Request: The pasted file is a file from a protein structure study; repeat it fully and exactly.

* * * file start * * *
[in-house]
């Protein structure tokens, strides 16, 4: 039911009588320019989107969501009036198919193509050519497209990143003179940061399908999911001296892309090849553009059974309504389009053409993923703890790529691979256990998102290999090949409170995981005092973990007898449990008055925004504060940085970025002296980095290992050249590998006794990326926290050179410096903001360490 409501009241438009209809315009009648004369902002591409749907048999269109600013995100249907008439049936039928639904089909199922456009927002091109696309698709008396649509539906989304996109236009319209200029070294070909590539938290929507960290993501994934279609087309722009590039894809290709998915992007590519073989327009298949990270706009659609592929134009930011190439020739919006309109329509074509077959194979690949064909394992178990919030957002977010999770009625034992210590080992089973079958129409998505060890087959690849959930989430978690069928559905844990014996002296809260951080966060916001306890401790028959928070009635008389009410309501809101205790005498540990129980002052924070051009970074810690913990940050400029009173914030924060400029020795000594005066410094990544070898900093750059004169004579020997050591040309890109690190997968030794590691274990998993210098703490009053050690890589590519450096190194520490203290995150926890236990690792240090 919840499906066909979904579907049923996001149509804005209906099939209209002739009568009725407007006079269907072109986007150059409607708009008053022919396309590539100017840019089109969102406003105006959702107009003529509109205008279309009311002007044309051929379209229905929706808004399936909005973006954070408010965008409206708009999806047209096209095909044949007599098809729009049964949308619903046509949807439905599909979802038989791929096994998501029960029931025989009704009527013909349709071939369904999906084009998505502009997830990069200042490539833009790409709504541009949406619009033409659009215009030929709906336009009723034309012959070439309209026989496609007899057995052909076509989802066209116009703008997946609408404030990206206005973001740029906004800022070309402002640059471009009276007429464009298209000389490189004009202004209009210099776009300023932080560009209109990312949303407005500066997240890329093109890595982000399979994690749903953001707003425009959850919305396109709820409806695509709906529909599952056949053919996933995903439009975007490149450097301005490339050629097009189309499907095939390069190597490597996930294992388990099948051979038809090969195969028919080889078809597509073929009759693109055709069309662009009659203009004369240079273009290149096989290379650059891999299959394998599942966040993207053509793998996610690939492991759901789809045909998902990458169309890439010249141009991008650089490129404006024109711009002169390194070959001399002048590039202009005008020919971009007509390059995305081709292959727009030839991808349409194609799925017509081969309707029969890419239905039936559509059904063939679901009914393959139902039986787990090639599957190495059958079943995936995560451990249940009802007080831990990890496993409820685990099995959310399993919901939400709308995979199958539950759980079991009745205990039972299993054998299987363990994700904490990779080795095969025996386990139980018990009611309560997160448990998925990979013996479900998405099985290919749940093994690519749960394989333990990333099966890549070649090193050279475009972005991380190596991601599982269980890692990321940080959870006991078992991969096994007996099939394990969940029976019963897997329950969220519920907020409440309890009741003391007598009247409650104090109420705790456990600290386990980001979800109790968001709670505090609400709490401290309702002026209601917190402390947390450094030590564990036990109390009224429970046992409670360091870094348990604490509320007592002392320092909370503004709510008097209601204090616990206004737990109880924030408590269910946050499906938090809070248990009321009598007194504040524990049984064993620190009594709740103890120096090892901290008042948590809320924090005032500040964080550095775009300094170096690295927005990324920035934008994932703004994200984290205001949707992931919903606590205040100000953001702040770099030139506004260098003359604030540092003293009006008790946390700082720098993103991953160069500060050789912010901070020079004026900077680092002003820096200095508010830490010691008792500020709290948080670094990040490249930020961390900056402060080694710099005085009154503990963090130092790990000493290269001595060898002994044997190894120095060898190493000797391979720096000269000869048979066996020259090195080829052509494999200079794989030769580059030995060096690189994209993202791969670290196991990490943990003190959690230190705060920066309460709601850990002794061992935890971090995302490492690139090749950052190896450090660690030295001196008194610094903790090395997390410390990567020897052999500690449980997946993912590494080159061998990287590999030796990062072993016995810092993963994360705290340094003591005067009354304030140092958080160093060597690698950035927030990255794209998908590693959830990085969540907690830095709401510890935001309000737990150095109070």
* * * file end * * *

[in-house]
């Protein structure tokens, strides 16, 4: 039911009588320019989107969501009036198919193509050519497209990143003179940061399908999911001296892309090849553009059974309504389009053409993923703890790529691979256990998102290999090949409170995981005092973990007898449990008055925004504060940085970025002296980095290992050249590998006794990326926290050179410096903001360490 409501009241438009209809315009009648004369902002591409749907048999269109600013995100249907008439049936039928639904089909199922456009927002091109696309698709008396649509539906989304996109236009319209200029070294070909590539938290929507960290993501994934279609087309722009590039894809290709998915992007590519073989327009298949990270706009659609592929134009930011190439020739919006309109329509074509077959194979690949064909394992178990919030957002977010999770009625034992210590080992089973079958129409998505060890087959690849959930989430978690069928559905844990014996002296809260951080966060916001306890401790028959928070009635008389009410309501809101205790005498540990129980002052924070051009970074810690913990940050400029009173914030924060400029020795000594005066410094990544070898900093750059004169004579020997050591040309890109690190997968030794590691274990998993210098703490009053050690890589590519450096190194520490203290995150926890236990690792240090 919840499906066909979904579907049923996001149509804005209906099939209209002739009568009725407007006079269907072109986007150059409607708009008053022919396309590539100017840019089109969102406003105006959702107009003529509109205008279309009311002007044309051929379209229905929706808004399936909005973006954070408010965008409206708009999806047209096209095909044949007599098809729009049964949308619903046509949807439905599909979802038989791929096994998501029960029931025989009704009527013909349709071939369904999906084009998505502009997830990069200042490539833009790409709504541009949406619009033409659009215009030929709906336009009723034309012959070439309209026989496609007899057995052909076509989802066209116009703008997946609408404030990206206005973001740029906004800022070309402002640059471009009276007429464009298209000389490189004009202004209009210099776009300023932080560009209109990312949303407005500066997240890329093109890595982000399979994690749903953001707003425009959850919305396109709820409806695509709906529909599952056949053919996933995903439009975007490149450097301005490339050629097009189309499907095939390069190597490597996930294992388990099948051979038809090969195969028919080889078809597509073929009759693109055709069309662009009659203009004369240079273009290149096989290379650059891999299959394998599942966040993207053509793998996610690939492991759901789809045909998902990458169309890439010249141009991008650089490129404006024109711009002169390194070959001399002048590039202009005008020919971009007509390059995305081709292959727009030839991808349409194609799925017509081969309707029969890419239905039936559509059904063939679901009914393959139902039986787990090639599957190495059958079943995936995560451990249940009802007080831990990890496993409820685990099995959310399993919901939400709308995979199958539950759980079991009745205990039972299993054998299987363990994700904490990779080795095969025996386990139980018990009611309560997160448990998925990979013996479900998405099985290919749940093994690519749960394989333990990333099966890549070649090193050279475009972005991380190596991601599982269980890692990321940080959870006991078992991969096994007996099939394990969940029976019963897997329950969220519920907020409440309890009741003391007598009247409650104090109420705790456990600290386990980001979800109790968001709670505090609400709490401290309702002026209601917190402390947390450094030590564990036990109390009224429970046992409670360091870094348990604490509320007592002392320092909370503004709510008097209601204090616990206004737990109880924030408590269910946050499906938090809070248990009321009598007194504040524990049984064993620190009594709740103890120096090892901290008042948590809320924090005032500040964080550095775009300094170096690295927005990324920035934008994932703004994200984290205001949707992931919903606590205040100000953001702040770099030139506004260098003359604030540092003293009006008790946390700082720098993103991953160069500060050789912010901070020079004026900077680092002003820096200095508010830490010691008792500020709290948080670094990040490249930020961390900056402060080694710099005085009154503990963090130092790990000493290269001595060898002994044997190894120095060898190493000797391979720096000269000869048979066996020259090195080829052509494999200079794989030769580059030995060096690189994209993202791969670290196991990490943990003190959690230190705060920066309460709601850990002794061992935890971090995302490492690139090749950052190896450090660690030295001196008194610094903790090395997390410390990567020897052999500690449980997946993912590494080159061998990287590999030796990062072993016995810092993963994360705290340094003591005067009354304030140092958080160093060597690698950035927030990255794209998908590693959830990085969540907690830095709401510890935001309000737990150095109070």